Search Engines

A search engine represents a program that searches documents for keywords and creates a list of documents where these keywords are found. The term refers to all kinds of programs but it is commonly used to describe systems that allow users to search for documents and files on the Internet. In the 21st century, search engines allow users to search information for all kinds of topics in millions of pages.

The way search engines usually work is simple. They send out programs, called spiders, which automatically fetch web pages. The aim of these programs is to bring as many documents as they can find. There is another program — the indexer — that creates an index based on the words in each gathered document. Different search engines use different algorithms for these indices. The goal of the indexing process is to return only meaningful and relevant results for each query.

There are two main types of search engines. These include major search engines such as Google, which are also referred to as mega-marts on the web. The second kind of search engine includes databases that have a narrower scope. Among the most popular mega-marts are Google, Yahoo, Ask,, AOL Search and HotBot. Of these search engines, Google and Yahoo are probably the most popular ones.

Google provides comprehensive coverage of the web and is also known for the many additional features it offers. It allows its users to search for images, to locate news information or to perform product searching. This search engine, which was originally called BackRub, started as a university project run by students Larry Page and Sergey Brin.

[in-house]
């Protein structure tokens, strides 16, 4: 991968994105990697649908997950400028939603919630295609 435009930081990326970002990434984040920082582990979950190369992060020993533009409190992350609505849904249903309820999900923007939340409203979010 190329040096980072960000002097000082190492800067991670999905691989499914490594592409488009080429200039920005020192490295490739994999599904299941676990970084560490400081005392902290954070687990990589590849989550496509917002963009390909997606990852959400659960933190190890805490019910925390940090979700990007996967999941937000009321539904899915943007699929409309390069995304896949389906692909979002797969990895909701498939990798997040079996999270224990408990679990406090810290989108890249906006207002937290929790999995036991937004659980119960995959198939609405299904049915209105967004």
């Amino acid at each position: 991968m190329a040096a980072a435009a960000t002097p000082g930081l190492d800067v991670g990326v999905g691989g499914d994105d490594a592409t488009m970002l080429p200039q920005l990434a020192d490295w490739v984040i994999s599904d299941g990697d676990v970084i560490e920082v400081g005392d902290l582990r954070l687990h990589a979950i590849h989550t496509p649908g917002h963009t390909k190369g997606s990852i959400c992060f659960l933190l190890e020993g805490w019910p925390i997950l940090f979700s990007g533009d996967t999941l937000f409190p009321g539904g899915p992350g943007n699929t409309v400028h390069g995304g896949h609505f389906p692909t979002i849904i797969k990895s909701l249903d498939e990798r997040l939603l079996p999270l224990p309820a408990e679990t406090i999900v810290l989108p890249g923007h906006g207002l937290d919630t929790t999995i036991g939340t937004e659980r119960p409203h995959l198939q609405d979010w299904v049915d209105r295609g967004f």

Yahoo, which was introduced in 1994, is defined as the oldest directory on the web. Later it changed to crawler-based listings for its main results, although there are notice category links below some of the sites listed in response to a keyword search. It is still possible to do a pure search of the Yahoo Directory, which is how the old Yahoo used to work. At present, Yahoo uses its own search technology. Other search engines that can be defined as major ones, although not in the leading positions such as Google and Yahoo, include AltaVista, Gigablast, Live Search, LookSmart, Lycos and Netscape Search.

Unlike major search engines, specialized search engines allow the user to get "on-topic" information. They are usually focused on a specific subject, geographic region or even a computer file format. Specialized search engines index a fewer number of Web pages and filter information that is not useful for a specific topic. There are specialized search engines for many categories, such as healthcare, media, science and law. There are also search engines that assist in finding a specialized search engine.

Specific search engines have a number of advantages. They often employ specialists to rank and annotate each link, thus providing higher quality. They can also save an individual's time thanks to their narrow focus. Specialized search entries choose their search engine entries and gather useful sites from user submission and not through the conventional robot process. Thus some entries may be unique to the specialized search engine.